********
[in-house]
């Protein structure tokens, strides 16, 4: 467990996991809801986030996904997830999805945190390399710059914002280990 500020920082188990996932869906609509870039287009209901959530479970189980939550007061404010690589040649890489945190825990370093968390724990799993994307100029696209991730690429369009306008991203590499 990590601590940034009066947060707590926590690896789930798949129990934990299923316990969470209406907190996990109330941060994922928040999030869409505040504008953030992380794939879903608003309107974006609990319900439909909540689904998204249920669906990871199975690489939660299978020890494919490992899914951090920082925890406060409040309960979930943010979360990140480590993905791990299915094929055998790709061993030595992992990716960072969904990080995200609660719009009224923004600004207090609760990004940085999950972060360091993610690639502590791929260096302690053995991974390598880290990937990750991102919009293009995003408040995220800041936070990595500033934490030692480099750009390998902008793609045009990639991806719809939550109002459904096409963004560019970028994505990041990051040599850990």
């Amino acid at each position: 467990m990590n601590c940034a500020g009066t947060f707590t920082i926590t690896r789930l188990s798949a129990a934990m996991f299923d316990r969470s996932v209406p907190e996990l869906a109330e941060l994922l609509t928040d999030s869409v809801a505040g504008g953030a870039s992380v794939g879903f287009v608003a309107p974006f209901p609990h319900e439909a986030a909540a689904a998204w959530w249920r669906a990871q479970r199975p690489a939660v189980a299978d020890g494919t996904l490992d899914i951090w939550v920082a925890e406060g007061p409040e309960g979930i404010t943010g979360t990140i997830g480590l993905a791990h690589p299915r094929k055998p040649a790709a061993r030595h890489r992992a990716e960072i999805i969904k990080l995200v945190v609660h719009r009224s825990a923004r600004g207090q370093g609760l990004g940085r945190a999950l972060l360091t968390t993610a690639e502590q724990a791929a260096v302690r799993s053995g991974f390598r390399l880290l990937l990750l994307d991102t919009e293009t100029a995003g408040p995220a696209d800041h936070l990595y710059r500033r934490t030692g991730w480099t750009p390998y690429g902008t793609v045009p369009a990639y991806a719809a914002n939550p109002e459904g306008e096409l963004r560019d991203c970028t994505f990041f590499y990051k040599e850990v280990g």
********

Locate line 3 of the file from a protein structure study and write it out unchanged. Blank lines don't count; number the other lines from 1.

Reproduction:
């Amino acid at each position: 467990m990590n601590c940034a500020g009066t947060f707590t920082i926590t690896r789930l188990s798949a129990a934990m996991f299923d316990r969470s996932v209406p907190e996990l869906a109330e941060l994922l609509t928040d999030s869409v809801a505040g504008g953030a870039s992380v794939g879903f287009v608003a309107p974006f209901p609990h319900e439909a986030a909540a689904a998204w959530w249920r669906a990871q479970r199975p690489a939660v189980a299978d020890g494919t996904l490992d899914i951090w939550v920082a925890e406060g007061p409040e309960g979930i404010t943010g979360t990140i997830g480590l993905a791990h690589p299915r094929k055998p040649a790709a061993r030595h890489r992992a990716e960072i999805i969904k990080l995200v945190v609660h719009r009224s825990a923004r600004g207090q370093g609760l990004g940085r945190a999950l972060l360091t968390t993610a690639e502590q724990a791929a260096v302690r799993s053995g991974f390598r390399l880290l990937l990750l994307d991102t919009e293009t100029a995003g408040p995220a696209d800041h936070l990595y710059r500033r934490t030692g991730w480099t750009p390998y690429g902008t793609v045009p369009a990639y991806a719809a914002n939550p109002e459904g306008e096409l963004r560019d991203c970028t994505f990041f590499y990051k040599e850990v280990g």